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Header - Stories of Mary 9

 

How Much Greater
Should Be Our Confidence
In Mary Because She Is Our Mother.



DISCOURSE:

Not by chance, nor in vain, do the servants of Mary call her mother, and it would seem that they cannot invoke her by any other name, and are never weary of calling her mother; mother, indeed, for she is truly our mother, not according to the flesh, but the spiritual mother of our souls and of our salvation. Sin, when it deprived our souls of divine grace, also deprived them of life. Hence, when they were dead in misery and sin, Jesus our Redeemer came with an excess of mercy and love to restore to us, by his death upon the cross, that lost life, as he has Himself declared: “I am come that they may have life, and may have it more abundantly.”

More abundantly, because as the theologians teach us, Jesus Christ by His redemption brought us blessings greater than the injury Adam inflicted upon us by his sin; He reconciled us to God, and thus became the Father of our souls, under the new law of grace, as the prophet Isaiah predicted: “The Father of the world to come, the Prince of peace.” But if Jesus is the Father of our souls, Mary is the mother; for, in giving us Jesus, she gave us the true life; and offering upon Calvary the life of her Son for our salvation, she then brought us forth to the life of divine grace.

At two different times then, as the holy Fathers show us, Mary became our spiritual mother; the first when she was found worthy of conceiving in her virginal womb the Son of God, as the blessed Albertus Magnus says.

St. Bernardine of Sienna more distinctly teaches us that when the most Holy Virgin, upon the annunciation of the angel, gave her consent to become mother of the eternal Word, which He awaited before making Himself her Son, she, by this consent even from that time, demanded of God, with lively affection, our salvation; and she was so earnestly engaged in obtaining it, that from that time she has borne us, as it were, in her womb, as a most loving mother.

St. Luke says, speaking of the birth of our Savior, that Mary “brought forth her first-born son.” Therefore, says a certain writer, if the evangelist affirms that Mary brought forth her first-born, is it to be supposed that she afterwards had other children? But the same author adds; “If it is of faith that Mary had no other children according to the flesh except Jesus, then she must have other spiritual children, and these we are.”

Our Lord revealed this to St. Gertrude, who, reading one day the passage of the Gospel just quoted, was troubled, not knowing how to understand it, that Mary being mother of Jesus Christ alone, it could be said that he was her first-born. And God explained it to her by telling her that Jesus was her first-born according to the flesh, but men were her second-born according to the spirit.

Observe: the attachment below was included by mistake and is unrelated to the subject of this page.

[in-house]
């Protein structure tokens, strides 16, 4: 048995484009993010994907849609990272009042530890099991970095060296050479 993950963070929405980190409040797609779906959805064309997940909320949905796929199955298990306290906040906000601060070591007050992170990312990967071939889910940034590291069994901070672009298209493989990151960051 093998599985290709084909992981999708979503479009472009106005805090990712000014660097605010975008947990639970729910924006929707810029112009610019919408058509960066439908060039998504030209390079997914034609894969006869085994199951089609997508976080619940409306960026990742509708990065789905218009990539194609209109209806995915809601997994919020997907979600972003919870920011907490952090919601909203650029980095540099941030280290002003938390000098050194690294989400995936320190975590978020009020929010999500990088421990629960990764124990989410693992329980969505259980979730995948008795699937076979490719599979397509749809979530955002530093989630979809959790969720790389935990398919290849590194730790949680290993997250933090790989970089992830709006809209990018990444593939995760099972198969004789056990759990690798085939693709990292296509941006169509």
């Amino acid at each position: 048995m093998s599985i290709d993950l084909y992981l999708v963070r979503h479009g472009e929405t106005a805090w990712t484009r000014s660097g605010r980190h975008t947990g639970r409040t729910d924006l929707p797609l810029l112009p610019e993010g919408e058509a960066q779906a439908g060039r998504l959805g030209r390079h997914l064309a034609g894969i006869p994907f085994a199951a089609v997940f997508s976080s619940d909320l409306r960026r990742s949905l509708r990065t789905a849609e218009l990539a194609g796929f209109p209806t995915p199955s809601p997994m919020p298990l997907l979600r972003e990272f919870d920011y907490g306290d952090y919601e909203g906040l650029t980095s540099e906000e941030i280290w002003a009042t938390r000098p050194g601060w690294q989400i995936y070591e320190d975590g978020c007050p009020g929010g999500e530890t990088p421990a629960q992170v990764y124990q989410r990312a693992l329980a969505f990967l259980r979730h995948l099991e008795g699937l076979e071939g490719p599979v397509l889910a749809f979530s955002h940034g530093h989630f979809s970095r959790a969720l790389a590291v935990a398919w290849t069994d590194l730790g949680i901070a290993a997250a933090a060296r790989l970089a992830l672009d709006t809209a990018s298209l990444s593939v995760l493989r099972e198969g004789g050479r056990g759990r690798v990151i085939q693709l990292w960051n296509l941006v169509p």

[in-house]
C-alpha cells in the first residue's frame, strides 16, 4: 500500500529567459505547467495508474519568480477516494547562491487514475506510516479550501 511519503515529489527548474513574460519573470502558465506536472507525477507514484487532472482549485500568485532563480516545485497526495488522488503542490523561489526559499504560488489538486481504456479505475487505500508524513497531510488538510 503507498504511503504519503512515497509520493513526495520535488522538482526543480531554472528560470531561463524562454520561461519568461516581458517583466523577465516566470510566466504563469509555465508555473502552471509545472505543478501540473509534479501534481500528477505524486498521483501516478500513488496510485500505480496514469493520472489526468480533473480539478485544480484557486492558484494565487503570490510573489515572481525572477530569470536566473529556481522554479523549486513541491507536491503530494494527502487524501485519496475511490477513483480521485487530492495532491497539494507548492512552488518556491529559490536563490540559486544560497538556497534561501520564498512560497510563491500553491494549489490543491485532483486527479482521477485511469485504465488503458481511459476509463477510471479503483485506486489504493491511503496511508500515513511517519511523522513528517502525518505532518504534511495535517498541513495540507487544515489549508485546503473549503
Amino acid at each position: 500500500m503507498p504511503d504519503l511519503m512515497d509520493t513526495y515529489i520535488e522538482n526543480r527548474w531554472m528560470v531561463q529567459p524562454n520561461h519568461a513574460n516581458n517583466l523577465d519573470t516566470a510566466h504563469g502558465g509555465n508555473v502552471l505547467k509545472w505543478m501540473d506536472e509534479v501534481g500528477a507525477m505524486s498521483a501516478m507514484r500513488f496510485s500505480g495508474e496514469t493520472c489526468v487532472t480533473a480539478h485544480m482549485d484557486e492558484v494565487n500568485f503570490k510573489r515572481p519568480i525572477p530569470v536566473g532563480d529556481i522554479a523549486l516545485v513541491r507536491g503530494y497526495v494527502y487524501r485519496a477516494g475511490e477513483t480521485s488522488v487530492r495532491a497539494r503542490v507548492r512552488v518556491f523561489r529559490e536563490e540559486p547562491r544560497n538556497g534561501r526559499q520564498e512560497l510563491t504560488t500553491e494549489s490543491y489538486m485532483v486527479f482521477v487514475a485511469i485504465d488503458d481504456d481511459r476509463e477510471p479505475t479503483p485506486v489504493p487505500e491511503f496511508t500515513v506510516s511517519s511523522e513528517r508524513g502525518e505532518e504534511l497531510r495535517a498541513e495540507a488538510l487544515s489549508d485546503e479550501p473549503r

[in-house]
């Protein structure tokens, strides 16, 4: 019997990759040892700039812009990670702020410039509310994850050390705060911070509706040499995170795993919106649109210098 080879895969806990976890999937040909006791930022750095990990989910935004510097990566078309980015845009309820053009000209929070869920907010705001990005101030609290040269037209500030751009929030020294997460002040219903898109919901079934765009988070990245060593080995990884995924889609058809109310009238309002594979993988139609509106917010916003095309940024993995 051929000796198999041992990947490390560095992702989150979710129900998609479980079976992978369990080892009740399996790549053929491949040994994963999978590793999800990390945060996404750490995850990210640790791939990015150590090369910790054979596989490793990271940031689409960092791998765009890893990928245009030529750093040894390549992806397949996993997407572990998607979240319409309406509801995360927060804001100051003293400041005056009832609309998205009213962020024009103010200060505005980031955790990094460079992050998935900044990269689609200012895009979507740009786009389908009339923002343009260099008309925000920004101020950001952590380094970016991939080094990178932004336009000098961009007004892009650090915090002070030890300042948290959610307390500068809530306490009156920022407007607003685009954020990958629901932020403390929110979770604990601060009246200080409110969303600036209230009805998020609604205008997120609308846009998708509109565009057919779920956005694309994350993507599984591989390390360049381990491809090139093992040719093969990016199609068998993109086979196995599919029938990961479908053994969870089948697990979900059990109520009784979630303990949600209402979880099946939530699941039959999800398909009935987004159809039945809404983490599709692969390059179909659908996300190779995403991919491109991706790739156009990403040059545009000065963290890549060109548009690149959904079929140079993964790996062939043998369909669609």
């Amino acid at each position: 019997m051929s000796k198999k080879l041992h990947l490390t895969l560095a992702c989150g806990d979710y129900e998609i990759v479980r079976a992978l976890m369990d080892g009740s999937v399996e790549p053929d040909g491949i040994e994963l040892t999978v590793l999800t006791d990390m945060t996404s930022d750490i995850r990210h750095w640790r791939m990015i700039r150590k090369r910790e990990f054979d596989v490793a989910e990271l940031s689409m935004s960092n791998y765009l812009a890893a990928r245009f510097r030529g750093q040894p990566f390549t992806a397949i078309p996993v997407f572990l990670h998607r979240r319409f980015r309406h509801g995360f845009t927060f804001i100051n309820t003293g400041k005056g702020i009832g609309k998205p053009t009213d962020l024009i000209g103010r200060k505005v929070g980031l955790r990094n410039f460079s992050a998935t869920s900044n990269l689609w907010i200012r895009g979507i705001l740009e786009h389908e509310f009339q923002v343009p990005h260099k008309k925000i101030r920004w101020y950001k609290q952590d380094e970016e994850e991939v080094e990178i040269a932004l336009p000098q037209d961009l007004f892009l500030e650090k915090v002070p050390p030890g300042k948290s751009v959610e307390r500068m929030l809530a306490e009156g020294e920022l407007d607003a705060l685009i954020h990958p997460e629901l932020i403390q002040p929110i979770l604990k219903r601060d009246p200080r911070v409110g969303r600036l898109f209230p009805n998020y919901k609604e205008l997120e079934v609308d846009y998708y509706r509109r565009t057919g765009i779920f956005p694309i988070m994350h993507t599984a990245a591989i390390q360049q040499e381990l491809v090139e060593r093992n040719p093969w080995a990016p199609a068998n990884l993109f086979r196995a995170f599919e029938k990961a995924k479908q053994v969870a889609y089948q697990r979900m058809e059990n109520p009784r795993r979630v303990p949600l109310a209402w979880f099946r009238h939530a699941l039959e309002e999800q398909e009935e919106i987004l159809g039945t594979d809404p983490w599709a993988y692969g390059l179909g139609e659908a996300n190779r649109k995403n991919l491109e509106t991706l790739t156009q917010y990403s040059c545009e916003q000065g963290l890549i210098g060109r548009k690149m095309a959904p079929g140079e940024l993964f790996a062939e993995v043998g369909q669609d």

And this explains what is said of Mary in the holy Canticles: “Thy belly is as a heap of wheat, set about with lilies.” St. Ambrose explains this and says: “Although in the pure womb of Mary there was only one grain of wheat, which was Jesus Christ, yet it is called a heap of grain, because in that one grain were contained all the elect, of whom Mary was to be the mother.” Hence, William the Abbot wrote, Mary, in bringing forth Jesus, Who is our Savior and our life, brought forth all of us to life and salvation.

 

EXAMPLE:

In the history of the foundations of the Company of Jesus, in the kingdom of Naples, is related the following story of a noble youth of Scotland, named William Elphinstone. He was a relation of King James. Born a heretic, he followed the false sect to which he belonged; but enlightened by divine grace, which showed
him his errors, he went to France, where, with the assistance of a good Jesuit father, who was like himself a Scotchman, and still more by the intercession of the blessed Virgin, he at length saw the truth, abjured heresy, and became a
Catholic.

He went afterwards to Rome, where a friend of his found him one day very much afflicted, and weeping. He asked him the cause, and he answered that in the night his mother had appeared to him and said: “My son, it is well for thee that thou hast entered the true Church; I am already lost, because I died in heresy.”

From that time he became more fervent in his devotion to Mary, chose her for his mother, and by her was inspired to become a religious. He made a vow to do so, but being ill, he went to Naples to restore his health by a change of air. But the Lord ordered it so that he should die in Naples, and die a religious; for, having become dangerously ill soon after his arrival there, he, by prayers and tears, obtained from the superiors admittance, and when about to receive the viaticum, he made his vows in presence of the Blessed Sacrament, and was enrolled in the society.

After this, in the tenderness of his feelings, he gave thanks to his mother Mary for having rescued him from heresy, and brought him to die in the true Church, and in a religious house in the midst of his brethren.

Therefore, he exclaimed: “Oh! how glorious it is to die in the midst of so many angels!” Being exhorted to take a little rest, he answered: “Ah, this is not the time to rest when the end of my life is drawing near.” Before dying, he said to the persons present: “Brethren, do you not see the angels of heaven around me?”